What we then have is competition for cover. And this won’t be annual. It will be continuous, as real time underwriting keeps us on our performance toes, feeding on our streams of live data. It has to be this way, insurers say: everyone else is doing it. If we didn’t, we would be bound to lose revenue, market share, the best talent. Competition amongst insurers, to grow market share, to lower COR, to be in those top three quotes, drives the market on.
I’ve written before about how the sector’s use of data is signalling a move towards pre-vetting consumers for risk performance, for moral character, for profitability. If you pass the period within the parameters of permitted behaviour, then insurance cover options are introduced, subject of course to lots of data being made available. No or little data means little or not cover. Remember that reinsurance manager’s article from several years ago : “No Wearable ; No Insurance”. He was being serious.
A Risk Assessment Business
Insurance is evolving from being a risk transfer business, into a risk assessment business. Why bother covering the riskier people, when they can do that for themselves. Even better, they can buy the tools to do so from us. That’s an established innovation narrative within the market, both UK and abroad. After all, providing risk cover can sometimes have its financial ups and downs. Better to reduce the cover and have consumers compete for access to the market, access to the cover they need, that they can afford. It’s a private market after all.
Finally, let’s not forget that trend towards predictive underwriting. If science can help us predict people who are likely to produce more claims, then why not fund more such research? This will help such people understand their predicament much earlier. And insurers too.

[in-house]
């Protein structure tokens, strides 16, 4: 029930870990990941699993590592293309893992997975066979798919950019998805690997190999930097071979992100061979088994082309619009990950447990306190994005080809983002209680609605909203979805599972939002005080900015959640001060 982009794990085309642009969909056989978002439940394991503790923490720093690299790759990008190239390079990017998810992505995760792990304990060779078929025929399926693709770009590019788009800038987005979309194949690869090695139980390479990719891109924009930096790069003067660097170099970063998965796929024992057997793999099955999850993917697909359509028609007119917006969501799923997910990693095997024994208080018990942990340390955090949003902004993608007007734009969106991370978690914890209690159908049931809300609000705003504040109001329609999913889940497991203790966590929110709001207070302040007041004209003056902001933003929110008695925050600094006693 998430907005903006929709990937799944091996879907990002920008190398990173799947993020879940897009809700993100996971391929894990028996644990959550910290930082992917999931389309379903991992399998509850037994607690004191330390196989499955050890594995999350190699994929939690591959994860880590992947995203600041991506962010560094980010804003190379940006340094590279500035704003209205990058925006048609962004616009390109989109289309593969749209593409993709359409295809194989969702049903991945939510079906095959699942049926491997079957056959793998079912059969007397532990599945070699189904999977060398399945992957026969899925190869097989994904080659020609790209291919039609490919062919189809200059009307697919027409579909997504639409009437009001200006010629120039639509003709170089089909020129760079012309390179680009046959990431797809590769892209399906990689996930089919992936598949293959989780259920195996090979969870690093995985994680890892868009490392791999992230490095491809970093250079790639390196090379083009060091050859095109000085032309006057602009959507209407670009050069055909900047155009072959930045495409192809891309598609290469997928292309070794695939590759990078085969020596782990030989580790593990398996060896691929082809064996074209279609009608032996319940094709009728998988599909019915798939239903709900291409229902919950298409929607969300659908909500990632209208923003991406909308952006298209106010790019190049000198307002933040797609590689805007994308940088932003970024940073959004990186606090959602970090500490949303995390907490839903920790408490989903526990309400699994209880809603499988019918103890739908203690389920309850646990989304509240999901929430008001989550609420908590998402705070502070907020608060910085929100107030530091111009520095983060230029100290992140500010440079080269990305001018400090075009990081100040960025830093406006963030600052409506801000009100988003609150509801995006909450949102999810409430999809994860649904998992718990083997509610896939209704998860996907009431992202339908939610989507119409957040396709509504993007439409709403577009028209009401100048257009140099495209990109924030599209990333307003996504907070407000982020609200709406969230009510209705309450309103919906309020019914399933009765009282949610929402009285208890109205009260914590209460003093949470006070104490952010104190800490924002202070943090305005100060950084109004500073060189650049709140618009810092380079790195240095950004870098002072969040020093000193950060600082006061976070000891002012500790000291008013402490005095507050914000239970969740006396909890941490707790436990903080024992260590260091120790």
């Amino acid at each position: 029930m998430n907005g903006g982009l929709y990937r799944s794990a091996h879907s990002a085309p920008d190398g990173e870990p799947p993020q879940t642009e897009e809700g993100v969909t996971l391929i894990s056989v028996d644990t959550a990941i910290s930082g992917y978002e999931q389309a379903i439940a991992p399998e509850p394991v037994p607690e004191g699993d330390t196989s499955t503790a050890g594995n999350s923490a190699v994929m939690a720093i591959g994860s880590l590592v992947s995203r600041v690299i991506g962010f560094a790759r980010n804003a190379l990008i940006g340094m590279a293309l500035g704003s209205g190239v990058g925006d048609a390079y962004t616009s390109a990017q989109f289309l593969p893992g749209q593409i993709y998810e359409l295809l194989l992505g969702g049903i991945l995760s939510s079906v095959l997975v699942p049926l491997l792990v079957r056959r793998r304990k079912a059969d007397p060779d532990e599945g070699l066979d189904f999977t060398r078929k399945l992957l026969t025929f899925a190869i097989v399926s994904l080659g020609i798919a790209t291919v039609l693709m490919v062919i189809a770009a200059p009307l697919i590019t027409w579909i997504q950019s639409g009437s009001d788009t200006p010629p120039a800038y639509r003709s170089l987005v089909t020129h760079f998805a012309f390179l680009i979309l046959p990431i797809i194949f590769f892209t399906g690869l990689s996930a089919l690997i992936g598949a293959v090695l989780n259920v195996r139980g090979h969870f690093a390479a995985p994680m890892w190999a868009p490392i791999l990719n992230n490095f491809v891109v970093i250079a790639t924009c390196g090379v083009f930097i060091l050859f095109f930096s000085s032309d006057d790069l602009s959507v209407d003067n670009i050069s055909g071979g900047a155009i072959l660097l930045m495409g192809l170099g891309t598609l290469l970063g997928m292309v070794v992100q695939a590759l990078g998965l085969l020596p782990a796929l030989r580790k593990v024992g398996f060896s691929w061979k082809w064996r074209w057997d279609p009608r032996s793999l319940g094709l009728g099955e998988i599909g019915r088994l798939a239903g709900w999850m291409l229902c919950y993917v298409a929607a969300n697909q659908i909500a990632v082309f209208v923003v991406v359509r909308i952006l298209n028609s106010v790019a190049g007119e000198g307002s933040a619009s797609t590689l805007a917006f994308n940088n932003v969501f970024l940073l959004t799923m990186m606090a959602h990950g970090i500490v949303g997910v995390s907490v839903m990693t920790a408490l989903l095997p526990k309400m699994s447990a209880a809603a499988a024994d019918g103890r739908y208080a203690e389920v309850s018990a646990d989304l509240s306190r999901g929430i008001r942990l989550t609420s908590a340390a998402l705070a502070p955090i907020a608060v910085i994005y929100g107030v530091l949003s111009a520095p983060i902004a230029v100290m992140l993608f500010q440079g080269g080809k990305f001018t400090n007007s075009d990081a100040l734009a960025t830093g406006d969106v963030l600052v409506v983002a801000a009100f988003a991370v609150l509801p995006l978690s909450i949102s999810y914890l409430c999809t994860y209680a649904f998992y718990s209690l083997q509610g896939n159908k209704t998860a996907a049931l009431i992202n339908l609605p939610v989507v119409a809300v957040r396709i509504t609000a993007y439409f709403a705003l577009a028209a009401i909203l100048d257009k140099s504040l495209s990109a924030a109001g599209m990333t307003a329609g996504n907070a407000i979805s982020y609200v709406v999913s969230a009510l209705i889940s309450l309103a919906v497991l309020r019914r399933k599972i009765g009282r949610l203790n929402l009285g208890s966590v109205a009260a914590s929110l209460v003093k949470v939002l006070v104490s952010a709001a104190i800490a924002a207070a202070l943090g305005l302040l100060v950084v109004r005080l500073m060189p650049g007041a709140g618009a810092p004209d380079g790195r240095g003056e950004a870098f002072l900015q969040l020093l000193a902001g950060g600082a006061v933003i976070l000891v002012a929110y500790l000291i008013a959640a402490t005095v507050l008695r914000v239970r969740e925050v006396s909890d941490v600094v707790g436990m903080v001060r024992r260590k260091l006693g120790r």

All of what I’ve set out above features in some way or other in current sector thinking. Insurance has moved from rating, into performance and is engaging with ranking and competition, amongst insureds. The person is no longer of particular interest. The digital system deals with them, even on the phone. Their performance is accumulated into the firm’s performance, on time scales ever smaller, ever more ahead.
This creates a world of its own, a reality of insurance that is performance driven, with the insurer and the system they design firmly in the driving seat. Consumers progressively conform, in order to unlock that risk transfer and enjoy more of life as a result. Outlying behaviours, activities, even statements become too expensive. Irony, even humour, comes at a cost.
The Insurance Complex
And from this evolves ‘an insurance complex’, in which what we get up to in our lives become a constant wrestle over the premium and cover implications that might result. Say the word caving in a social media post and your life premium jumps in response. Drive home too late and your cover could end – well, that was removed as a feature of telematics policies as a result of the publicity following some unfortunately deaths.
The ‘insurance complex’ introduces a form of permanent performance anxiety. It is supported by three things. Firstly, the embeddedness of insurance across society – we need it much more than we often think. Secondly, the move towards real time and near-future time underwriting, supported by clever analytics and lots and lots of data. And thirdly, the core insurance principle of merit, which boils down to something along the lines of ‘you get what you deserve’.
Turn that ‘insurance complex’ around a bit and what it can also look like to observers, feel like to consumers, is at best a form of surveillance technology, at worse a form of financial and social policing. The overall outcome is not the healthy, encompassing type of relationship that the sector talks about wanting to have with the public. Pretty much the opposite in fact.
And therein lies the challenge for the sector. How to digitally transform and not be damned in the process. We have not yet found the form of insurance future that I feel the public wants to share with us. At the moment, what we have is something that we think the public deserves. The problem is that I don’t think the public will accept a ‘take it or leave it’ position. And so, for insurers, then what?
This article was inspired by the introductory chapter of "The Performance Complex: Competition and Competitors in Social Life", edited by David Stark, Oxford University Press (2020).